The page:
Once published, it took off.  The Economist, that staid and conservative magazine, heralded the book’s publication, saying “If there is no place for Watership Down in children’s bookshops, then children’s literature is dead”.  A reviewer at Newsweek commented, “Adams handles his suspenseful narrative more dextrously than most authors who claim to write adventure novels, but his true achievement lies in the consistent, comprehensible and altogether enchanting civilisation that he has created.”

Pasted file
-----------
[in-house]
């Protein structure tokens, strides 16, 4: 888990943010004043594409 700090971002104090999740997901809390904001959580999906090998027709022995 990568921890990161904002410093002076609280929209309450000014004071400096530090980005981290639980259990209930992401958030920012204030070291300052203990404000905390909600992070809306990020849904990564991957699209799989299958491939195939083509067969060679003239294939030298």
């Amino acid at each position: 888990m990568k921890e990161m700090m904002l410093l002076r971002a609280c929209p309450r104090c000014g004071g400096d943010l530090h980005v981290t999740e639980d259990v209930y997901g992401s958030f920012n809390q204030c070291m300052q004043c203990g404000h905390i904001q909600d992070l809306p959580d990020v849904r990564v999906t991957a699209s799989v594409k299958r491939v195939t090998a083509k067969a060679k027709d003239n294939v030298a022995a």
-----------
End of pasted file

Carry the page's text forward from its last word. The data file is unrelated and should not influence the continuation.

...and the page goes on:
Not everyone was overwhelmed.  Keith Mano, a science fiction writer and conservative commentator writing in  the National Review declared it was “pleasant enough, but it has about the same intellectual firepower as Dumbo.” He added: “Watership Down is an adventure story, no more than that: rather a swashbuckling crude one to boot. There are virtuous rabbits and bad rabbits: if that’s allegory, Bonanza is an allegory.”  This was a striking counter to the view “plenty of other people have seen their histories in that book … some people see it as an allegory for struggles against the Cold War, fascism, extremism … a protest against materialism, against the corporate state.  Watership Down can be Ireland after the famine, Rwanda after the massacres.”  In his response to all this, Richard Adams was happy to make things clear, explaining “it was a story about rabbits”!